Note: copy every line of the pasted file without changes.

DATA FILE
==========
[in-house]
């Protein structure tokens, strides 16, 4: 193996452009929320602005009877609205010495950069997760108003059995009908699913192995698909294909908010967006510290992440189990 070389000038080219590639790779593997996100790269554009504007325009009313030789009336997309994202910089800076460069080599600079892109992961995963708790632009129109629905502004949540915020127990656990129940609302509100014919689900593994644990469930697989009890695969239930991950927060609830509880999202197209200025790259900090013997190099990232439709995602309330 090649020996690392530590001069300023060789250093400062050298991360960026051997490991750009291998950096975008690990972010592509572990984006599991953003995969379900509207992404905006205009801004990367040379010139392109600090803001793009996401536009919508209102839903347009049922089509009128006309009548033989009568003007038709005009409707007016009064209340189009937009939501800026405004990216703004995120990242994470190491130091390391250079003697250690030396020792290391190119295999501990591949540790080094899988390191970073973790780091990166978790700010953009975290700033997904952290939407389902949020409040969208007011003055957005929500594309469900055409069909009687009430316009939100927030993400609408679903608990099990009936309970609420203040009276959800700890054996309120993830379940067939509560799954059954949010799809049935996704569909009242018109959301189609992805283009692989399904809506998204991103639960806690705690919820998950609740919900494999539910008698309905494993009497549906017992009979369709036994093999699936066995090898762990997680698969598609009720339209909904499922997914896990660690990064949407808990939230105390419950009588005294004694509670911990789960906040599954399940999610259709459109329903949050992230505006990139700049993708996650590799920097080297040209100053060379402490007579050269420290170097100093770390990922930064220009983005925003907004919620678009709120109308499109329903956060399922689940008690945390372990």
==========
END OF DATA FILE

[in-house]
């Protein structure tokens, strides 16, 4: 193996452009929320602005009877609205010495950069997760108003059995009908699913192995698909294909908010967006510290992440189990 070389000038080219590639790779593997996100790269554009504007325009009313030789009336997309994202910089800076460069080599600079892109992961995963708790632009129109629905502004949540915020127990656990129940609302509100014919689900593994644990469930697989009890695969239930991950927060609830509880999202197209200025790259900090013997190099990232439709995602309330 090649020996690392530590001069300023060789250093400062050298991360960026051997490991750009291998950096975008690990972010592509572990984006599991953003995969379900509207992404905006205009801004990367040379010139392109600090803001793009996401536009919508209102839903347009049922089509009128006309009548033989009568003007038709005009409707007016009064209340189009937009939501800026405004990216703004995120990242994470190491130091390391250079003697250690030396020792290391190119295999501990591949540790080094899988390191970073973790780091990166978790700010953009975290700033997904952290939407389902949020409040969208007011003055957005929500594309469900055409069909009687009430316009939100927030993400609408679903608990099990009936309970609420203040009276959800700890054996309120993830379940067939509560799954059954949010799809049935996704569909009242018109959301189609992805283009692989399904809506998204991103639960806690705690919820998950609740919900494999539910008698309905494993009497549906017992009979369709036994093999699936066995090898762990997680698969598609009720339209909904499922997914896990660690990064949407808990939230105390419950009588005294004694509670911990789960906040599954399940999610259709459109329903949050992230505006990139700049993708996650590799920097080297040209100053060379402490007579050269420290170097100093770390990922930064220009983005925003907004919620678009709120109308499109329903956060399922689940008690945390372990």